Radical Islam grows among Iraq's Sunnis
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He quickly installed himself in the "Mother of All Battles" Mosque, a sprawling complex Hussein built to celebrate surviving the first Gulf War, complete with minarets shaped like rifle barrels and missiles and with a vast marble representation of Iraq in its main hall, with the words "God grants many victories" written across it.Skip to next paragraph
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Sheikh Dari renamed the mosque the "Mother of All Villages," in a reference to Mecca, and established the Association of Muslim Scholars, a Sunni group that he hopes will come to rival the Shiite clerical establishment in Najaf. With the surge in kidnappings since the start of the year, they've also become important brokers between foreign officials, the US-installed interim government, and the jihadis thought to be behind most of the kidnappings.
Sheikh Dari has helped release more than a dozen hostages through his contacts, though he and his aides insist that doesn't mean they belong to the insurgency. "We don't have anything to do with these groups that take hostages,'' says Ahmed al-Samarai, Dari's No. 2. "We completely reject these hostage takings and killings. It's not Islamic."
The association has recently been flexing its muscles. Sheikh Sammarai, who is from the tense Sunni town of Samarra, says he led a delegation to meet with Mr. Allawi about 10 days ago to complain about US plans to launch a strike on the town. Though fighting is not as hot as in Fallujah, the town is largely run by anticoalition insurgents.
Fears of fighting spurred thousands to flee the city and he said he prevailed on Allawi to restrain the US forces, who worry the city is evolving into a second Fallujah.
"I told him that if they went in to Samara it would only embarrass the government. He told me he'd do whatever he could to stop violence there." Sheikh Sammarai says most residents who fled have since returned home.
Though fiercely anti-American, the association's rhetoric is less militant than many of the emerging preachers, particularly when it comes to relations with Iraq's Shiites, who make up about 60 percent of the population. Hard-core salafys reject cooperation with the Shiites and say they deviate from acceptable doctrine.
For instance, after Sheikh Sumaidai took over his mosque, a Baroque building filled with Persian rugs and elegant lanterns that was built in the 1960s to celebrate Baath Party "martyrs," his renaming it "Ibn Taymiyyah" clearly signaled his intent.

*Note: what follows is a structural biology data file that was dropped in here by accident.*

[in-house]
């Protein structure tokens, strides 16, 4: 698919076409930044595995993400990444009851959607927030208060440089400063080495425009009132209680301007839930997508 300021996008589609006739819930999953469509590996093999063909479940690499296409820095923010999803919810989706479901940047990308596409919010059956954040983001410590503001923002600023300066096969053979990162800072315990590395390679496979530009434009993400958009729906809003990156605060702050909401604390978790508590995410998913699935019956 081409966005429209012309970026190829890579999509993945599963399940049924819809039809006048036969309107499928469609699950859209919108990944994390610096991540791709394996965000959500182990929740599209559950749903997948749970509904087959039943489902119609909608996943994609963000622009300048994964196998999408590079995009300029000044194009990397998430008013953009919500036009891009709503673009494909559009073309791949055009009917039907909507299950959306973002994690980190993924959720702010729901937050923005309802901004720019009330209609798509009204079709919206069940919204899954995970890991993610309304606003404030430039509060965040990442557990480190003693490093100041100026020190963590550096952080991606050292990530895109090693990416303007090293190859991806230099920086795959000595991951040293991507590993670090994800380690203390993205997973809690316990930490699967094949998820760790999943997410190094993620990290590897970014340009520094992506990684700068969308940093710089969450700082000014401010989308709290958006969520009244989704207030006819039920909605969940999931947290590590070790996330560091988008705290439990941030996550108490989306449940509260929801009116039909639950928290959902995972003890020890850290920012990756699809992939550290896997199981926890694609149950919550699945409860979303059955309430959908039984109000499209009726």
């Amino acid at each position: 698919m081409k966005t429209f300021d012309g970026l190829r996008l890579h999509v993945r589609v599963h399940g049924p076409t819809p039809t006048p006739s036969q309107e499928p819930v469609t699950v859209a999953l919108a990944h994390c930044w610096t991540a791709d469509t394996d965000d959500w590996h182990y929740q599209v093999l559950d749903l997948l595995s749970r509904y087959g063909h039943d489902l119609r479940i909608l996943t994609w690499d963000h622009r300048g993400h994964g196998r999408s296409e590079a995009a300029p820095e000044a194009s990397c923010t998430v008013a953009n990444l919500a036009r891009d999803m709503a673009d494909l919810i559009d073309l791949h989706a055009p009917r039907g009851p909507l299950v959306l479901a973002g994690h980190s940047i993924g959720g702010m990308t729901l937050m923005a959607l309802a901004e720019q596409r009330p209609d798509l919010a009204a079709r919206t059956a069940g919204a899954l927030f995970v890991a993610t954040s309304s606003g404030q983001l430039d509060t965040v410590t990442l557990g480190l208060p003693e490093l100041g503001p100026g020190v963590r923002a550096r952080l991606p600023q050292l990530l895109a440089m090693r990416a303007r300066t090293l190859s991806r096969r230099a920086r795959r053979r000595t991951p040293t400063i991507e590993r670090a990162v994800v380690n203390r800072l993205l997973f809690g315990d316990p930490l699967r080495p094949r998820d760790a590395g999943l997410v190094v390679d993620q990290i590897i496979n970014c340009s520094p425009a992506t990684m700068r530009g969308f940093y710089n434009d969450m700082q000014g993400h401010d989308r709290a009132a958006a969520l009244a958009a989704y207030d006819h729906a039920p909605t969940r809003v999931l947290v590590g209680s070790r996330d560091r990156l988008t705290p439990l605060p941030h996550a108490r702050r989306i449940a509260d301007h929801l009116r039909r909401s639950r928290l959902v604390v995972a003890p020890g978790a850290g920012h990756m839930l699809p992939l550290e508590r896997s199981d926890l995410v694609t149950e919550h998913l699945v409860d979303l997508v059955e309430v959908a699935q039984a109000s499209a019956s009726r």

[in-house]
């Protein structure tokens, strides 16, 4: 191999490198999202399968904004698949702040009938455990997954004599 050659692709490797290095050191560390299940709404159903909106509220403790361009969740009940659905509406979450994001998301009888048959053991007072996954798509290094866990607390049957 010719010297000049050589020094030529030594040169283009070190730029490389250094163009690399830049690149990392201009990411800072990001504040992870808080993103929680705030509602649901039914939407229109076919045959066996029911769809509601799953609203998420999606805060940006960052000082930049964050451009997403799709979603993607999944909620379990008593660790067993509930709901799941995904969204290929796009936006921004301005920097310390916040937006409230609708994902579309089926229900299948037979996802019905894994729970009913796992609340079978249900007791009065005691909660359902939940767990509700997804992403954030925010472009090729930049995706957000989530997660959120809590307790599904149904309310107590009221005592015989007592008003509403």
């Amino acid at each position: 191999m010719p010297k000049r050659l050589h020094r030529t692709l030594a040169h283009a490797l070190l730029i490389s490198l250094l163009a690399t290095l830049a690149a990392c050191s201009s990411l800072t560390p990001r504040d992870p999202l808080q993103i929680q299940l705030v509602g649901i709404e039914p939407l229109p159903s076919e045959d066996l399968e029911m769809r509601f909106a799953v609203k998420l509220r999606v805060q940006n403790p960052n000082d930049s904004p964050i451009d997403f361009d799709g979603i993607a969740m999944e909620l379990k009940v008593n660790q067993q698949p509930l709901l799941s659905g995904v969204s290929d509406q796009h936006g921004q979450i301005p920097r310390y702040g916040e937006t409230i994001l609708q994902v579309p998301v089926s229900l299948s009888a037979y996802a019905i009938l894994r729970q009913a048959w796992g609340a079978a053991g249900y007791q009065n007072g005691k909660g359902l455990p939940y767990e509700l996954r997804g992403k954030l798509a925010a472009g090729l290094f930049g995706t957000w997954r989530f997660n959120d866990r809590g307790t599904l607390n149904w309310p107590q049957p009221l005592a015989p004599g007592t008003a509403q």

Taymiyyah was a 14th-century preacher who has strongly influenced modern militant Islamic movements. He considered violent jihad the highest duty of Muslims, and dismissed practices like those of the Shiites as verging on apostasy, personally leading punitive expeditions against Shiites and other sects.
But Dari and Samarai have sought to build bridges to Shiite leaders. On Friday, Samarai led prayers and called repeatedly for unity between the two sects. "People must stand together and forgive each other. The occupiers don't see any difference between us, and God won't grant us victory unless we unite,'' he says. Samarai says he wants insurgents to focus exclusively on US forces, instead of the attacks that have taken an increasing number of Iraqi lives.
Dari's organization has also come under fire from some erstwhile allies for speaking out against kidnapping and working to get hostages released. An audio tape purported to be from Abu Musab Zarqawi, the Jordanian militant with Al Qaeda ties who the US claims uses Fallujah as a base, attacked Dhari in June for criticizing hostage beheadings.
But Dari's critics say the relative moderation in public masks more extreme ambitions. "They're talking sweetly, but they want to remake this country like Saudi Arabia,'' says a Sunni tribal leader in Baghdad.
Already, more liberal Sunni visits are being constrained. Dulame, the political scientist, spoke a few weeks ago on Al Jazeera against hostage-takers and extremists who, he says, want to deny Iraq the chance at becoming a fully open society. Shortly after that, an envelope with an AK-47 bullet and a note warning him to stop talking arrived at his office. He's since moved to a lower-profile location.
"They'll speak beautifully now, but their goal is to create a closed society that rejects Western values,'' Dulame says. "If overall conditions don't start to improve here, their voices are going to get stronger."